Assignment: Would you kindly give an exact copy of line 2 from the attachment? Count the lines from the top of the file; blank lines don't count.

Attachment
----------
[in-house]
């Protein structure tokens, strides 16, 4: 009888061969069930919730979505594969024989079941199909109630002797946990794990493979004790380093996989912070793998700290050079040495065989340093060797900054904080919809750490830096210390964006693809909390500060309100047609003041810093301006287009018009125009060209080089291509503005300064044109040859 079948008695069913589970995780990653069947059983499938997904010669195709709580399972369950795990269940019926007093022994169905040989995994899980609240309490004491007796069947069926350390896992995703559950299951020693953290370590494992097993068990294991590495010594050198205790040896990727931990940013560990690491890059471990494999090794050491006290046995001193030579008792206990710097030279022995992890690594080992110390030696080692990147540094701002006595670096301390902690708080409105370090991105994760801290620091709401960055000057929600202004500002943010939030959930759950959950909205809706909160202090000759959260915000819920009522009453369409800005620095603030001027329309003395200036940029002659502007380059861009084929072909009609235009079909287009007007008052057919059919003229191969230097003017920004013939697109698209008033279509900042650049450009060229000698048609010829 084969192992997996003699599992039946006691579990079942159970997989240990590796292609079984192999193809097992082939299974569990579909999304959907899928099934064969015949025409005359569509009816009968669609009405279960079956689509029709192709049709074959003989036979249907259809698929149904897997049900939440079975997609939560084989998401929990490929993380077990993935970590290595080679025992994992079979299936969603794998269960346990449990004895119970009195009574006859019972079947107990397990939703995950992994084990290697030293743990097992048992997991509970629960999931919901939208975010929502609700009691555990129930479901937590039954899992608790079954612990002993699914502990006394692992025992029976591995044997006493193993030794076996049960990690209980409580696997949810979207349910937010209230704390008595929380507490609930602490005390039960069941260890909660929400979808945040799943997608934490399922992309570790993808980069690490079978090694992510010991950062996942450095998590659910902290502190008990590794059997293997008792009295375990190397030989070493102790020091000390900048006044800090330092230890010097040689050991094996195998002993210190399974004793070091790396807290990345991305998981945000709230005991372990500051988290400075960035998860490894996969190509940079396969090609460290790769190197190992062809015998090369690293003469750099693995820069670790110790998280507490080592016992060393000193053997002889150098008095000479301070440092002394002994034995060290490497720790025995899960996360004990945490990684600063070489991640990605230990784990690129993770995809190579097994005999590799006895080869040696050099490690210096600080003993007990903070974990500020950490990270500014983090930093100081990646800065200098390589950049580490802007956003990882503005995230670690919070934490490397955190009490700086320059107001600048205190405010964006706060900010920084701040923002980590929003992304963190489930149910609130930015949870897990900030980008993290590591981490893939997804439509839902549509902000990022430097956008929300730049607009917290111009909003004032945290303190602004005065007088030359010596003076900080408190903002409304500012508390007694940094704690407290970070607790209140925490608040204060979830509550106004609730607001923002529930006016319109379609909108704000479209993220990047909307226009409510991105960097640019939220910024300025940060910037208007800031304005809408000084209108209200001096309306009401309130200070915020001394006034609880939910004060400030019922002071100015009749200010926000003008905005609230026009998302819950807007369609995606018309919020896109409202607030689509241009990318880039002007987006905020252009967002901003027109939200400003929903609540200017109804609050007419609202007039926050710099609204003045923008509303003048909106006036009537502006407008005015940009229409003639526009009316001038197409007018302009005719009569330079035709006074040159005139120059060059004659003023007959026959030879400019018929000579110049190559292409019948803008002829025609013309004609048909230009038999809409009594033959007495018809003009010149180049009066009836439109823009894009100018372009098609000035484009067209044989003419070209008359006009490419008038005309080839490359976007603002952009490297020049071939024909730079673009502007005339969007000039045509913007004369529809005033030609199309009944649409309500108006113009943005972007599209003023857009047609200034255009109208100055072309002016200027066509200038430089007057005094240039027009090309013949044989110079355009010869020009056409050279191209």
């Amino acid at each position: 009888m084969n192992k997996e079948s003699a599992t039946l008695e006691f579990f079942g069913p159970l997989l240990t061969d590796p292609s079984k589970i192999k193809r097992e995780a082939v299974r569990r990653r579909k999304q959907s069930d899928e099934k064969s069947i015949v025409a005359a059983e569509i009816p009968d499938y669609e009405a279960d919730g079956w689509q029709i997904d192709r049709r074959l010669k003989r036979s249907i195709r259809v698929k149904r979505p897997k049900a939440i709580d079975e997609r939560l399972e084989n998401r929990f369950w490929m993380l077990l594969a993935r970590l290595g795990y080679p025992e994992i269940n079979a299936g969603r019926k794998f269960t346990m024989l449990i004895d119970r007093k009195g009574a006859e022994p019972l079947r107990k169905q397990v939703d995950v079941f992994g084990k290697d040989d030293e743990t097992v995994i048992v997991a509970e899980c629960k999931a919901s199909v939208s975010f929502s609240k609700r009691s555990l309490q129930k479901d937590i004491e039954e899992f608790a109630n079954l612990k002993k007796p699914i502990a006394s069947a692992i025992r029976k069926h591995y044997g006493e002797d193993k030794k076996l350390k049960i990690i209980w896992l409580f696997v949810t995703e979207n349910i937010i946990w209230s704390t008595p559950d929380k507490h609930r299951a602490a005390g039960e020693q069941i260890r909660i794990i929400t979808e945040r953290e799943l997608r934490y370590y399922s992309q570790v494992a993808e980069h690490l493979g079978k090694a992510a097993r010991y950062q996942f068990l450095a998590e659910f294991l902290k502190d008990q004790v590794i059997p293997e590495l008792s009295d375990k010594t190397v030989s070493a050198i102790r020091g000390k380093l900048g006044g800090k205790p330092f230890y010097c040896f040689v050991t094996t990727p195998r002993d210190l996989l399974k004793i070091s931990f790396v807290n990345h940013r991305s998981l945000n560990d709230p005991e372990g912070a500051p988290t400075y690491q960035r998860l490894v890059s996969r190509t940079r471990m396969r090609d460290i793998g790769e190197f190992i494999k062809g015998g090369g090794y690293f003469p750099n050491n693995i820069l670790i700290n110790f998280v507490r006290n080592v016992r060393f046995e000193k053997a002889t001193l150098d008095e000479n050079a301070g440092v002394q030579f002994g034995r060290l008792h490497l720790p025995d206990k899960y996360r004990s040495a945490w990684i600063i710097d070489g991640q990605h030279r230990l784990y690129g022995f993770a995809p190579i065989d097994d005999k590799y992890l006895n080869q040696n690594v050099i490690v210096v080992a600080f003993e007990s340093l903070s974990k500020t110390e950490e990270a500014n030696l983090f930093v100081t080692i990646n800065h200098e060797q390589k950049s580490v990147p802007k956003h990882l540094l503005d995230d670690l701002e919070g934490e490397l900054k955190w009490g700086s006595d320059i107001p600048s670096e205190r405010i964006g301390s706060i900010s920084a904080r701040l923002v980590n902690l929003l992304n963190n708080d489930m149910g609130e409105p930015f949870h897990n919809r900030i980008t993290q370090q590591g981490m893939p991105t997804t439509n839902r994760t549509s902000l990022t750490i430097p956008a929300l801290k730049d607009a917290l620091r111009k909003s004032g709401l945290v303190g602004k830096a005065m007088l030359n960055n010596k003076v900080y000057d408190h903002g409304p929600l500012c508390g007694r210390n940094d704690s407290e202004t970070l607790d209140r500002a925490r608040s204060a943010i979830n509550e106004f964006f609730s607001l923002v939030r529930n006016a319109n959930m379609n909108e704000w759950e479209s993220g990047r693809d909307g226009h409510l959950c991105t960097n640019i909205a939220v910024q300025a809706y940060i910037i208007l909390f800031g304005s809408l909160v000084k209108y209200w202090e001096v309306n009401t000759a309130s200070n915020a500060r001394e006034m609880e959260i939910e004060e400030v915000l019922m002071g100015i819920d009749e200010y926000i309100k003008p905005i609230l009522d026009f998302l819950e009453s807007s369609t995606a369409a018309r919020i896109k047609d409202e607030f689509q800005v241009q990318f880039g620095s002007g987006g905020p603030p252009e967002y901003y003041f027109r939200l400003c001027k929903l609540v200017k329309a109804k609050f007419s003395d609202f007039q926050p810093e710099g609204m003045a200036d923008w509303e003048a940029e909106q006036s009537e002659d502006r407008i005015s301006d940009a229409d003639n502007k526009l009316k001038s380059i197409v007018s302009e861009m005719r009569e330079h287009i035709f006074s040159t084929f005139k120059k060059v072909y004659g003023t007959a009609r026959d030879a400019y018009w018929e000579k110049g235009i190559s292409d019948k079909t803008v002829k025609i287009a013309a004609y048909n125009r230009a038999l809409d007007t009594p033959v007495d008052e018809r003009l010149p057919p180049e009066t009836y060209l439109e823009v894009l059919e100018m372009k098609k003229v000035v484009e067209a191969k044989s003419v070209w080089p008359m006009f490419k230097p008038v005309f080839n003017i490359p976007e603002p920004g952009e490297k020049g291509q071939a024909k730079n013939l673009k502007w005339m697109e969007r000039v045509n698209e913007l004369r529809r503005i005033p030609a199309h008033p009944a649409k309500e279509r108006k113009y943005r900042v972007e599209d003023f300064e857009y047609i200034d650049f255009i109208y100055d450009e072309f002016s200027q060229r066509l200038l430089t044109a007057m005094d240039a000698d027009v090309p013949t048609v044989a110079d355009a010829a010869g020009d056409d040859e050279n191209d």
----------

């Protein structure tokens, strides 16, 4: 009888061969069930919730979505594969024989079941199909109630002797946990794990493979004790380093996989912070793998700290050079040495065989340093060797900054904080919809750490830096210390964006693809909390500060309100047609003041810093301006287009018009125009060209080089291509503005300064044109040859 079948008695069913589970995780990653069947059983499938997904010669195709709580399972369950795990269940019926007093022994169905040989995994899980609240309490004491007796069947069926350390896992995703559950299951020693953290370590494992097993068990294991590495010594050198205790040896990727931990940013560990690491890059471990494999090794050491006290046995001193030579008792206990710097030279022995992890690594080992110390030696080692990147540094701002006595670096301390902690708080409105370090991105994760801290620091709401960055000057929600202004500002943010939030959930759950959950909205809706909160202090000759959260915000819920009522009453369409800005620095603030001027329309003395200036940029002659502007380059861009084929072909009609235009079909287009007007008052057919059919003229191969230097003017920004013939697109698209008033279509900042650049450009060229000698048609010829 084969192992997996003699599992039946006691579990079942159970997989240990590796292609079984192999193809097992082939299974569990579909999304959907899928099934064969015949025409005359569509009816009968669609009405279960079956689509029709192709049709074959003989036979249907259809698929149904897997049900939440079975997609939560084989998401929990490929993380077990993935970590290595080679025992994992079979299936969603794998269960346990449990004895119970009195009574006859019972079947107990397990939703995950992994084990290697030293743990097992048992997991509970629960999931919901939208975010929502609700009691555990129930479901937590039954899992608790079954612990002993699914502990006394692992025992029976591995044997006493193993030794076996049960990690209980409580696997949810979207349910937010209230704390008595929380507490609930602490005390039960069941260890909660929400979808945040799943997608934490399922992309570790993808980069690490079978090694992510010991950062996942450095998590659910902290502190008990590794059997293997008792009295375990190397030989070493102790020091000390900048006044800090330092230890010097040689050991094996195998002993210190399974004793070091790396807290990345991305998981945000709230005991372990500051988290400075960035998860490894996969190509940079396969090609460290790769190197190992062809015998090369690293003469750099693995820069670790110790998280507490080592016992060393000193053997002889150098008095000479301070440092002394002994034995060290490497720790025995899960996360004990945490990684600063070489991640990605230990784990690129993770995809190579097994005999590799006895080869040696050099490690210096600080003993007990903070974990500020950490990270500014983090930093100081990646800065200098390589950049580490802007956003990882503005995230670690919070934490490397955190009490700086320059107001600048205190405010964006706060900010920084701040923002980590929003992304963190489930149910609130930015949870897990900030980008993290590591981490893939997804439509839902549509902000990022430097956008929300730049607009917290111009909003004032945290303190602004005065007088030359010596003076900080408190903002409304500012508390007694940094704690407290970070607790209140925490608040204060979830509550106004609730607001923002529930006016319109379609909108704000479209993220990047909307226009409510991105960097640019939220910024300025940060910037208007800031304005809408000084209108209200001096309306009401309130200070915020001394006034609880939910004060400030019922002071100015009749200010926000003008905005609230026009998302819950807007369609995606018309919020896109409202607030689509241009990318880039002007987006905020252009967002901003027109939200400003929903609540200017109804609050007419609202007039926050710099609204003045923008509303003048909106006036009537502006407008005015940009229409003639526009009316001038197409007018302009005719009569330079035709006074040159005139120059060059004659003023007959026959030879400019018929000579110049190559292409019948803008002829025609013309004609048909230009038999809409009594033959007495018809003009010149180049009066009836439109823009894009100018372009098609000035484009067209044989003419070209008359006009490419008038005309080839490359976007603002952009490297020049071939024909730079673009502007005339969007000039045509913007004369529809005033030609199309009944649409309500108006113009943005972007599209003023857009047609200034255009109208100055072309002016200027066509200038430089007057005094240039027009090309013949044989110079355009010869020009056409050279191209």